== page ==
Re-municipalisation: a tool to fight energy poverty

In the introduction of the webinar, there were also presentations of movements of re-municipalisation of energy systems, like Switched-On London and the Berliner EnergieTisch. I got out two points that I found interesting:

  • In London, one million of people live in energy poverty and have generally higher tariffs because they are on pre-payment meters.
  • In Berlin, the demand for re-municipalisation failed the first time because the numbers of votes in favour was not reached during the referendum and because the ‘rot-schwarz’ coalition (social democrats & christian conservatives) did not support the project. With the new parliament being elected in October 2016 and leading to a ‘rot-rot-gruen’ coalition (social democrats, left and greens), the game has changed and the project is put again in the spotlights. This shows that if the political environment plays a decisive role (as a facilitator), it will mostly follow and rely on existing grassroots initiatives (the ignition).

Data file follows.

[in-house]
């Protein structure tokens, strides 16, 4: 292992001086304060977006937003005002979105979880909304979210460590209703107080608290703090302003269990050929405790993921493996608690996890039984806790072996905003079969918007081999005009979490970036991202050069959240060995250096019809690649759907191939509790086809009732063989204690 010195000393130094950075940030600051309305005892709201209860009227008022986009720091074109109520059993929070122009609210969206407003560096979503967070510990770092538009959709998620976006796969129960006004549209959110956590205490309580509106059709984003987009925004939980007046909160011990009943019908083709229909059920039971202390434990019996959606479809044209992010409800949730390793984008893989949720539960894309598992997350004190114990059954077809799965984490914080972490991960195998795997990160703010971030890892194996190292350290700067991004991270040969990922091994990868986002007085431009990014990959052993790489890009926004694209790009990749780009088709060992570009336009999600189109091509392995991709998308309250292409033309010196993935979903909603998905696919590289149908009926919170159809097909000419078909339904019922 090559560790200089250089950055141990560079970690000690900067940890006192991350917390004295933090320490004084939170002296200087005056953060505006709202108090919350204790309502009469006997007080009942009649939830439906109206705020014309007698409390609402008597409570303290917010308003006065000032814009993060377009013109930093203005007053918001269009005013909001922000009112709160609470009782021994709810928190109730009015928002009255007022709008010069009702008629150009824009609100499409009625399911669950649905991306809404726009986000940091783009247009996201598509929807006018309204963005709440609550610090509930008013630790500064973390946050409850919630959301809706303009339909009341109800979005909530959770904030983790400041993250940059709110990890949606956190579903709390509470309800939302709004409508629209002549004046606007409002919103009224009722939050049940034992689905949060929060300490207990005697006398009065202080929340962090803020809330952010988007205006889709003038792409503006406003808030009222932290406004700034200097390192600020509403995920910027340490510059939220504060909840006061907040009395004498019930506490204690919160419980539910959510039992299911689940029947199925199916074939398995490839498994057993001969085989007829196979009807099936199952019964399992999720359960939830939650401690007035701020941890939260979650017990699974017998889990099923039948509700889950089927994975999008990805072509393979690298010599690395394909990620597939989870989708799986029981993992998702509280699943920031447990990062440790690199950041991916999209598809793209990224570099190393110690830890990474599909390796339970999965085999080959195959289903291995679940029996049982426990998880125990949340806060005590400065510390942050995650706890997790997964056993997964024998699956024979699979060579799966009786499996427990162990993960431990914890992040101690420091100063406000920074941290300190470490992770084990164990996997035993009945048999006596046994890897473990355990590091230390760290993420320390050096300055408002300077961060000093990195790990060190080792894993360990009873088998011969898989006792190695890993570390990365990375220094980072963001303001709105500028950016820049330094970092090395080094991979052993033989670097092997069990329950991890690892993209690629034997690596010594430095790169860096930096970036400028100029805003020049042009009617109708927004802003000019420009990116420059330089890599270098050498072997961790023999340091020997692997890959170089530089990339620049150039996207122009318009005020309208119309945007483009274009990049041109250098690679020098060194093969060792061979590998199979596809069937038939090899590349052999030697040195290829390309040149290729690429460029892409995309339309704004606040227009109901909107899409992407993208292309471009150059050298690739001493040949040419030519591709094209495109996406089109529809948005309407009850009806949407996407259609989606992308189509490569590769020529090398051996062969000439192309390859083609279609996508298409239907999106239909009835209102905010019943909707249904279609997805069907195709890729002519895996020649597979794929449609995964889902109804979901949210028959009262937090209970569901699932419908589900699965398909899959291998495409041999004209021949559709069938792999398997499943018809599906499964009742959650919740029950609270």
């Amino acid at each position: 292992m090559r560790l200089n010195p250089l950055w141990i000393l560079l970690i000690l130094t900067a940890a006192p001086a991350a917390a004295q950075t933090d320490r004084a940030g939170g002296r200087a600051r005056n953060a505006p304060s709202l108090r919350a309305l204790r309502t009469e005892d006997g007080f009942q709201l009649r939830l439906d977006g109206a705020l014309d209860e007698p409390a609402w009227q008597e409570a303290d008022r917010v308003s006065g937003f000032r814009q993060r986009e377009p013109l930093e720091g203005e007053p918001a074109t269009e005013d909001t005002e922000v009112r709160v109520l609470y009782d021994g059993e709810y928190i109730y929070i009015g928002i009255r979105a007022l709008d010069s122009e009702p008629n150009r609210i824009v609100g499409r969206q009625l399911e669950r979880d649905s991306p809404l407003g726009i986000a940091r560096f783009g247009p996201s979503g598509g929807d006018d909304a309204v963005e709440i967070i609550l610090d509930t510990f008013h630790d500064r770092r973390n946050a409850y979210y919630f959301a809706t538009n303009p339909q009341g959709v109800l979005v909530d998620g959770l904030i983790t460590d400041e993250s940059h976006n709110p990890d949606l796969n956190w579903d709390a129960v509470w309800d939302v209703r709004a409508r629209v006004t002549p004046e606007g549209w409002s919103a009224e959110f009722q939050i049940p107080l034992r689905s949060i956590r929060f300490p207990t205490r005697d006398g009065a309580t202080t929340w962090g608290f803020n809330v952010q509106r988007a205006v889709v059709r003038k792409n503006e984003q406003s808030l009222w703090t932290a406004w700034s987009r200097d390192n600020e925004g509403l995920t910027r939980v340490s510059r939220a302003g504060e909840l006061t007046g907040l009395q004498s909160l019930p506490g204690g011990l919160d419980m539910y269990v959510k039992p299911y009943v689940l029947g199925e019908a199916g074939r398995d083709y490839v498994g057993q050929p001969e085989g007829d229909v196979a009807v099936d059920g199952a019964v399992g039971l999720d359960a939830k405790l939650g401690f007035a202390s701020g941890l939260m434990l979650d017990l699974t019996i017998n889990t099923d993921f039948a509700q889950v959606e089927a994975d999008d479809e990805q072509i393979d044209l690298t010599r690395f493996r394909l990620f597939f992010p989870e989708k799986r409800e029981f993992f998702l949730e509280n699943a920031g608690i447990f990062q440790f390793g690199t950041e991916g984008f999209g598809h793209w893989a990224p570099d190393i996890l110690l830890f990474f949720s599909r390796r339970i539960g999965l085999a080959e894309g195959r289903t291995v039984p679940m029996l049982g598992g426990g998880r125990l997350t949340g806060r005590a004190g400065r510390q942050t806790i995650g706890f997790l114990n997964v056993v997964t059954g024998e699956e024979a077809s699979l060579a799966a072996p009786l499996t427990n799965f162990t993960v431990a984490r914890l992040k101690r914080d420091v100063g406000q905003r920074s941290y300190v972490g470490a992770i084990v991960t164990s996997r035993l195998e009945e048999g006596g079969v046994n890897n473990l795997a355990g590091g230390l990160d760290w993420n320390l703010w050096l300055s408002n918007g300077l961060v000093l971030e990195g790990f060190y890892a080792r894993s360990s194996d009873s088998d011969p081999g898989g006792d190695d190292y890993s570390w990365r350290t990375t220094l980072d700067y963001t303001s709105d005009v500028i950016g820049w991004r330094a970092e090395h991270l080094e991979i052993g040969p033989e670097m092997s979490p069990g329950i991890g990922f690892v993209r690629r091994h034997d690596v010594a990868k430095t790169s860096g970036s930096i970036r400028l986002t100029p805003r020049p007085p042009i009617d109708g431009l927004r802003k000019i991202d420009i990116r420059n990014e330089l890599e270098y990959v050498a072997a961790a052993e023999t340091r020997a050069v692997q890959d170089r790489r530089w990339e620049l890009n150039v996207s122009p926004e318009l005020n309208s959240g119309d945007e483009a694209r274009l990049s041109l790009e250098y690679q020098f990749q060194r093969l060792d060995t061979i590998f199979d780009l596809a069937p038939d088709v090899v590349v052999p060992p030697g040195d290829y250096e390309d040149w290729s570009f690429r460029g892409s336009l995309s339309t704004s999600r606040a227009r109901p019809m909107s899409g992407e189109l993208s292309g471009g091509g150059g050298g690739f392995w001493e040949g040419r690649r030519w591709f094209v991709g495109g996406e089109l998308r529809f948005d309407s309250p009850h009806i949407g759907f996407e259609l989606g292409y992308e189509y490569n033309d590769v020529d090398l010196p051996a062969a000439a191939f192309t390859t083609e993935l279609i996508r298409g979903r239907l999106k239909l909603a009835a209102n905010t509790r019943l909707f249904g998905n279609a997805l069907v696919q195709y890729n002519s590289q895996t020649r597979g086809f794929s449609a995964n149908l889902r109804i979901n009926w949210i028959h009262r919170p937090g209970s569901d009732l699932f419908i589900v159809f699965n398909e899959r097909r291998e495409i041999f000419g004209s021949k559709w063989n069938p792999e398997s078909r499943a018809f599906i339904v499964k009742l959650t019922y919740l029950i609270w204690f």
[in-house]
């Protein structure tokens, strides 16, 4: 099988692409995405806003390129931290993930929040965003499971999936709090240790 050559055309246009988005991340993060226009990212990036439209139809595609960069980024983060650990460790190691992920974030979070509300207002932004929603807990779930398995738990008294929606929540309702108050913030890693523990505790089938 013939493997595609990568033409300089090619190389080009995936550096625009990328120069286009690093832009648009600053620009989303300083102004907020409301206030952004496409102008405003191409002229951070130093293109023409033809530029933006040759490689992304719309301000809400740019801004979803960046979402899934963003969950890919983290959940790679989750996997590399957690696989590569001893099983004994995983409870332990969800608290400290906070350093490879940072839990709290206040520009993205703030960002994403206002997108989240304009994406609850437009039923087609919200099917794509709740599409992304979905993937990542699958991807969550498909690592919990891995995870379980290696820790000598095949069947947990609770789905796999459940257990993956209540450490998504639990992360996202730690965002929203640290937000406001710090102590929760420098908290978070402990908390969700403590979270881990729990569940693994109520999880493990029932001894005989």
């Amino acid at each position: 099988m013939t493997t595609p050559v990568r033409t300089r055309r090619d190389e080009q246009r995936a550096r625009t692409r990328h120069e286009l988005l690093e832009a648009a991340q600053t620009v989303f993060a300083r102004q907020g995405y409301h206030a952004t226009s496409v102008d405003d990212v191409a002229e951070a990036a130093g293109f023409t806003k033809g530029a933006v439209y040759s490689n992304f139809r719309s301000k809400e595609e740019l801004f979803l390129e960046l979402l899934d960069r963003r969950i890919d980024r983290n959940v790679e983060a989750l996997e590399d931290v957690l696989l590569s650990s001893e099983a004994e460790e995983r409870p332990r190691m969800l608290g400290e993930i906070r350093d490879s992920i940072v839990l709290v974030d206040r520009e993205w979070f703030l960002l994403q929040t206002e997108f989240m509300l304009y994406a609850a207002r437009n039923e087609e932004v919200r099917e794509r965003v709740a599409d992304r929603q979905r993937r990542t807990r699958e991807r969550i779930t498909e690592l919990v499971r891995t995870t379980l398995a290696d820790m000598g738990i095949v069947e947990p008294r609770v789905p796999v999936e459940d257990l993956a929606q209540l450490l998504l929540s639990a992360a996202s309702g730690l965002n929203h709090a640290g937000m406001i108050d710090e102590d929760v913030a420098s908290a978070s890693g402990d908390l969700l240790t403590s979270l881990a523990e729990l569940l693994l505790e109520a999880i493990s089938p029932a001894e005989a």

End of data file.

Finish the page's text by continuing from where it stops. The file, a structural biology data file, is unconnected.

During the webinar itself, we had presentations from Daniel Chavez (TNI) about Uruguay and from Shrihari Dukkipati (Prayas Energy Group) about their actions in India. Together with the webinar, there were a few questions to stir the discussion.


Topical questions: visit my brain

Q1: In your country or region, how does state involvement help or hinder advancing energy democracy?
For those who don’t know, I live in Germany but come from France. This is a pretty complicated topic and I am not sure that I get all the pieces of the puzzle right. Let’s give it a try.